YellowBrix aims at portal productivity

All dressed up and nowhere to go. That’s how many companies find themselves after rolling out Web portal packages, which offer snazzy user interfaces but little ready-to-display information.

Enter YellowBrix Inc. The company offers a combination of automatic content-classification software and Web syndication services that help companies fill Web portals with targeted information from internal and external sources.

YellowBrix uses artificial intelligence to classify and summarize volumes of textual information with its flagship offering, ArchiText Information Management Solutions. In August, YellowBrix bought iSyndicate Content Solutions, which delivers a real-time Web news service that is categorized into vertical industries.

YellowBrix has integrated the two offerings and packaged them into hosted services and licensed software for populating Web portals. The company has developed plug-ins for portal packages from Oracle Corp., IBM Corp., SAP AG, Epicentric Inc. and others.

In February, YellowBrix will ship a new version of ArchiText that adds contextual recommendations for content classifications, similar to the technology underlying search engines. The pricing for a licensed version of ArchiText is between US$80,000 to US$100,000.

YellowBrix has created a new term – automated information provisioning – to describe what it does to populate Web portals with relevant information.

“When companies buy portal software, it’s an empty portal,” says Jace Wieser, CTO of YellowBrix. “We help them get existing Web information into the portal…as well as corporate data that can reside anywhere.”

YellowBrix is targeting corporate intranets, having lined up such customers as Lincoln Life, Lehman Brothers and ABN Amro. But the majority of its customers are commercial Web sites run by publishers such as AOL Time Warner and CNN.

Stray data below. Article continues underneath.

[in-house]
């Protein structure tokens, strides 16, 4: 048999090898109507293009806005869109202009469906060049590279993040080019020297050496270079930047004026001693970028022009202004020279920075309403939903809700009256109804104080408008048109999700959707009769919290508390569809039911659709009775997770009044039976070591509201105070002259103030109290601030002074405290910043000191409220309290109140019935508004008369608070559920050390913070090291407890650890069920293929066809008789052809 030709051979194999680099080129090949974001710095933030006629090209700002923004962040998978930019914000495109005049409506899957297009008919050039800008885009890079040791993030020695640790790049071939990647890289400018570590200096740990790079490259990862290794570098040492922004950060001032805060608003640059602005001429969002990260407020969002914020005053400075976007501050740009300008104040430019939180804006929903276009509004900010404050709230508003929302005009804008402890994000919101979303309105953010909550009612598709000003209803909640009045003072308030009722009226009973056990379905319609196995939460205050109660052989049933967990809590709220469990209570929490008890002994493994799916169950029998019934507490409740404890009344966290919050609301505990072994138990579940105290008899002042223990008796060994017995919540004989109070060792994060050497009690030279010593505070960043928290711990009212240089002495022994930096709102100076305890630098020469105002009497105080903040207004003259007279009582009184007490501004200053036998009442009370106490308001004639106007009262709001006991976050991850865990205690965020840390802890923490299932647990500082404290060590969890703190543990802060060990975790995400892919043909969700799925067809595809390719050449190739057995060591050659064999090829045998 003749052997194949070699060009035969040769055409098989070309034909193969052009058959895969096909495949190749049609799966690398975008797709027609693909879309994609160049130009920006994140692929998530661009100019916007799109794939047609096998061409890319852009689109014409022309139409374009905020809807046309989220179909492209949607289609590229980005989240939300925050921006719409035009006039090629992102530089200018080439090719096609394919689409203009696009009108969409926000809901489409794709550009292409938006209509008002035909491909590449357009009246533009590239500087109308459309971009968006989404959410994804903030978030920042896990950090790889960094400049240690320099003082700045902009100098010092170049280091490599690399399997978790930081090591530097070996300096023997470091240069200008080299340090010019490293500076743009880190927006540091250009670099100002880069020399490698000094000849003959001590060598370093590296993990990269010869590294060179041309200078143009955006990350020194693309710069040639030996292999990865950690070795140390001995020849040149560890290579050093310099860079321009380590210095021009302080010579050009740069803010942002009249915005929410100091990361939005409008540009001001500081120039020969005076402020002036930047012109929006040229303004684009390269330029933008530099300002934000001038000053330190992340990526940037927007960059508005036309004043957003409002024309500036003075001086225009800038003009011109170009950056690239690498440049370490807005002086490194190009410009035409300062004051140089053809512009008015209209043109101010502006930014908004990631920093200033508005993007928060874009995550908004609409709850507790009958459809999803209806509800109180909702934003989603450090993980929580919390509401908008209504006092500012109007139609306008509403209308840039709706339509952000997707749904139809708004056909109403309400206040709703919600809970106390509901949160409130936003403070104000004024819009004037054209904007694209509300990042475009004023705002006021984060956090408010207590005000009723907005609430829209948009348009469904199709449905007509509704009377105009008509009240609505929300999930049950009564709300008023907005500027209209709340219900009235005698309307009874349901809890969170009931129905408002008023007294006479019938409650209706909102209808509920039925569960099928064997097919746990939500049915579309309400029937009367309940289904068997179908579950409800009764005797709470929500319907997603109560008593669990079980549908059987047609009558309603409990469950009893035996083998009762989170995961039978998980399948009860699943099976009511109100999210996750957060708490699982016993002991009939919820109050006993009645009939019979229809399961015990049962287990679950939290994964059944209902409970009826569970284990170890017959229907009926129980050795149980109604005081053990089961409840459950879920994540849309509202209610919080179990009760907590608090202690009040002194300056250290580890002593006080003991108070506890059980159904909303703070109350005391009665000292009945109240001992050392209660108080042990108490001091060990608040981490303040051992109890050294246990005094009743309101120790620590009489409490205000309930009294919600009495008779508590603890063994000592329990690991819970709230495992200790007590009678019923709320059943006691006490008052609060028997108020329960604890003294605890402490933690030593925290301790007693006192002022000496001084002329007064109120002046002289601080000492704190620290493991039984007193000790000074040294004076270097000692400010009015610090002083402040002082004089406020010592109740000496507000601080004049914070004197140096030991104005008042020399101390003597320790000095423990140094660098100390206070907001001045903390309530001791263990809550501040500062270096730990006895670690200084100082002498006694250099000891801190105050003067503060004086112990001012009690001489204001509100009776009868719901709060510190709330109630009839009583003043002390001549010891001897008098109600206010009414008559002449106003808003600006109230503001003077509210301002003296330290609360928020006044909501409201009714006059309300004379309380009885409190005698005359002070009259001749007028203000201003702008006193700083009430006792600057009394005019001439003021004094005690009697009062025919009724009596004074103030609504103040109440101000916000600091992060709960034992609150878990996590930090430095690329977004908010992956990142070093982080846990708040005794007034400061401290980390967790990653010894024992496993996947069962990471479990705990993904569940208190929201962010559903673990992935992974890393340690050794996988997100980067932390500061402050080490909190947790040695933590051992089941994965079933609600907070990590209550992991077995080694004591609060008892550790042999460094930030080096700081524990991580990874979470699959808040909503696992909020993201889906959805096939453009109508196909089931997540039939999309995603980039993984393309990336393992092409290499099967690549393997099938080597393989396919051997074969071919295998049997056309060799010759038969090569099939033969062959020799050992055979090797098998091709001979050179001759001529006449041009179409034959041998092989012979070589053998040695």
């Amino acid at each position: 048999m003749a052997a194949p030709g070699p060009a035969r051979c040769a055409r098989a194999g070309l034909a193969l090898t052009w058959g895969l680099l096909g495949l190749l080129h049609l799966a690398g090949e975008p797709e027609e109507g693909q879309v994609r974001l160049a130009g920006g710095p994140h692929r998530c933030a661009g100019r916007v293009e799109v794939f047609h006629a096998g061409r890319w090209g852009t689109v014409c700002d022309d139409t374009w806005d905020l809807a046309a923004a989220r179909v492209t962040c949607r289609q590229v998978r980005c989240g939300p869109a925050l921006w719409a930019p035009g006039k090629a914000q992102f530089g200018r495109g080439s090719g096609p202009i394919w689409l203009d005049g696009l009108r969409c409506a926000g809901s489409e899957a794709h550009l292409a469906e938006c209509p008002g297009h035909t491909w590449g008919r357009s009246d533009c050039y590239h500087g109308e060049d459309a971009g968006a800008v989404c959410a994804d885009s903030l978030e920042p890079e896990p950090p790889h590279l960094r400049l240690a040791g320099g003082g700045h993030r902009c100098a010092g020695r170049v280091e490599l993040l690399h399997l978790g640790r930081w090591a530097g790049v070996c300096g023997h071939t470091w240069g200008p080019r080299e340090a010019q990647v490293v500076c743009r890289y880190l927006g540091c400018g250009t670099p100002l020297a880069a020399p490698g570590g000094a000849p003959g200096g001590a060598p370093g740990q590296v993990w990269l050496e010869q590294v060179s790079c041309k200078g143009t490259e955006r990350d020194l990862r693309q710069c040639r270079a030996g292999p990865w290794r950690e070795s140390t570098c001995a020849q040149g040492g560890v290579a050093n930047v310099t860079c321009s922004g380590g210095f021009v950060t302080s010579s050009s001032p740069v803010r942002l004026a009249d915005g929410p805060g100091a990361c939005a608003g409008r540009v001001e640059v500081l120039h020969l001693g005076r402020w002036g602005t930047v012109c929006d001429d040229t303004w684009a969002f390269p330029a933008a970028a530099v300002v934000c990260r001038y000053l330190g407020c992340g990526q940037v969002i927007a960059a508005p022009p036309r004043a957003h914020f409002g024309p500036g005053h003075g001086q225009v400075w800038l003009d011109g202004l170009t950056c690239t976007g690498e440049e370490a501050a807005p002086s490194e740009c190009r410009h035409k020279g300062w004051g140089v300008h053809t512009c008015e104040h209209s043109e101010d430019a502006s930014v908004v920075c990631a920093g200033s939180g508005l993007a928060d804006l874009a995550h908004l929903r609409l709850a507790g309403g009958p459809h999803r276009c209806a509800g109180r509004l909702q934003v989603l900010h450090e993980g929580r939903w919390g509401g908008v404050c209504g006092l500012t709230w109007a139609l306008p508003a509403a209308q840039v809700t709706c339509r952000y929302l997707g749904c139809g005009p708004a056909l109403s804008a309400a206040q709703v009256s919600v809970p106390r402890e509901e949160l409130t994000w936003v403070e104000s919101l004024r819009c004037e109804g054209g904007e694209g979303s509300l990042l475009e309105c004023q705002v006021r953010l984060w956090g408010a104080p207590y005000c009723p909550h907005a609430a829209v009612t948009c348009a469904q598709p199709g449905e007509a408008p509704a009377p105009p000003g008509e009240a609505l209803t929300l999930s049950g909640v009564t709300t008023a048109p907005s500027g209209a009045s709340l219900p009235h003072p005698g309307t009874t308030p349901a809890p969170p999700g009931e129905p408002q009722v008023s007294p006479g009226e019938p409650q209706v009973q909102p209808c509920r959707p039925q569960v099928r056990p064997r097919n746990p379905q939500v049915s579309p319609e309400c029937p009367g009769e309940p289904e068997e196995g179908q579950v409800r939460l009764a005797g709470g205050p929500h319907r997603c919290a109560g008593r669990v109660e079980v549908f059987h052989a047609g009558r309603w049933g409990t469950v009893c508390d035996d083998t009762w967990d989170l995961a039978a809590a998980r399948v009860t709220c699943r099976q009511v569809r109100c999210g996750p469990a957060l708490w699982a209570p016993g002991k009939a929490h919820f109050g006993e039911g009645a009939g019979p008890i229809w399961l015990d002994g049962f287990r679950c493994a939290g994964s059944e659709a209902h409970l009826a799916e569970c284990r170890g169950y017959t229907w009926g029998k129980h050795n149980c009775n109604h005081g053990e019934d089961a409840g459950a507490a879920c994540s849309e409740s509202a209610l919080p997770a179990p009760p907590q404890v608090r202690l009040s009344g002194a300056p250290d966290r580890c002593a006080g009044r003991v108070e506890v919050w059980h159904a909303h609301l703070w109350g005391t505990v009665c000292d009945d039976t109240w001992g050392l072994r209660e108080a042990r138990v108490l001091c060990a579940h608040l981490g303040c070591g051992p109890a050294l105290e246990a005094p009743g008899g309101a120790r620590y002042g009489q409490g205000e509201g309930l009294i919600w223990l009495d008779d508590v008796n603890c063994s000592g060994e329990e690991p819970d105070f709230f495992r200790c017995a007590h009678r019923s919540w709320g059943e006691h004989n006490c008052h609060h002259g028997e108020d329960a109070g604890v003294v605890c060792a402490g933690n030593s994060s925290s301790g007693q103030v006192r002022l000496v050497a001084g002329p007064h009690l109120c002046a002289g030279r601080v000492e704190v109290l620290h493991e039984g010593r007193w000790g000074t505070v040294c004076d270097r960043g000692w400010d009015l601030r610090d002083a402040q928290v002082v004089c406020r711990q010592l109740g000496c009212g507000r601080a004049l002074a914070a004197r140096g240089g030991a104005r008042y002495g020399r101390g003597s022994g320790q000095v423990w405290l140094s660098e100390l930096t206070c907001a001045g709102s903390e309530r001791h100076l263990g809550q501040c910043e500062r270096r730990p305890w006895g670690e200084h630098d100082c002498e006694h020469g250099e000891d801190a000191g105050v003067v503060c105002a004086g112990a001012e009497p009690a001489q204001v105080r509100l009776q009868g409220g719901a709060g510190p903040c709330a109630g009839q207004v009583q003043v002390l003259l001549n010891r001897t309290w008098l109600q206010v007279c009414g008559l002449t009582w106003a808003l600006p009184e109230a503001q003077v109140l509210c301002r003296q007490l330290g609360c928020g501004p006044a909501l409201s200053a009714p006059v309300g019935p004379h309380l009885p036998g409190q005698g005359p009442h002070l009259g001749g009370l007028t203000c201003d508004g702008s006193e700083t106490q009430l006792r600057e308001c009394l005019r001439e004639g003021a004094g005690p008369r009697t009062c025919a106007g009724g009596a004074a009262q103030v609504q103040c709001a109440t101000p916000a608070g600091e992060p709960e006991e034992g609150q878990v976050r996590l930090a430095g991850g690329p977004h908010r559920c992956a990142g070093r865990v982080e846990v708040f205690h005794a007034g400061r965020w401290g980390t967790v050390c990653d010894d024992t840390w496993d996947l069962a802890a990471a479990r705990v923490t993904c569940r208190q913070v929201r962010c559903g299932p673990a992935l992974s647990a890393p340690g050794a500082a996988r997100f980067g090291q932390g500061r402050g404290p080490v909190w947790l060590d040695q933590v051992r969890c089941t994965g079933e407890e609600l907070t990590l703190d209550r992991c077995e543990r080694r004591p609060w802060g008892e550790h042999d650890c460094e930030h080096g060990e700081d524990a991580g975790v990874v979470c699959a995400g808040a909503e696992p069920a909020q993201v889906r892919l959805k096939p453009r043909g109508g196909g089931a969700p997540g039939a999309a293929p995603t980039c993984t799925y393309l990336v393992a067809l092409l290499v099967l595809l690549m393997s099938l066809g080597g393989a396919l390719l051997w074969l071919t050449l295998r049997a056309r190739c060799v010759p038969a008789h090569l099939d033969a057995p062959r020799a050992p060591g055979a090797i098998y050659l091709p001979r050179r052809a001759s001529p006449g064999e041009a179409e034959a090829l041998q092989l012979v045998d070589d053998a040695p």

One media company that recently purchased ArchiText and iSyndicate as a hosted service is Hanley-Wood, which publishes 40 magazines and 10 Web sites for the construction industry.

Mitch Rouda, president of Hanley-Wood’s Internet division called ebuild, says the YellowBrix service helped improve the company’s Web content management and its news delivery.

“We have separate editorial teams for most of our titles, but there’s content on one title that might be interesting to readers of another title,” Rouda says. “We had this goal of getting all our content into one bucket and having an extraction method so all of our editors could use it. We also needed daily content on our site.”

YellowBrix puts Hanley-Wood’s content into one system so it can be shared across all Web sites. Hanley-Wood also has access to information from 2,600 other news sources. The service automatically selects and summarizes construction-oriented news stories so Hanley-Wood’s editors don’t have to scan the news wires.

Hanley-Wood spent three months getting the YellowBrix service ready for its flagship publication, Builder Magazine, which went live in September.

While YellowBrix’s service is ideal for editorial applications such as Hanley-Wood’s, the software faces competition in the portal market, says Laura Ramos, a research director with Giga Information Group. Many small companies such as Autonomy and Stratify offer automatic text-classification tools for portals, while Factiva, NewsEdge and Screaming Media offer syndicated Web content.

Ramos says YellowBrix’s technology for categorizing editorial content is good, but “how will they deal with things that are not HTML documents? How will they deal with repositories, e-mail systems and documentation systems? That’s where it starts to get complex.”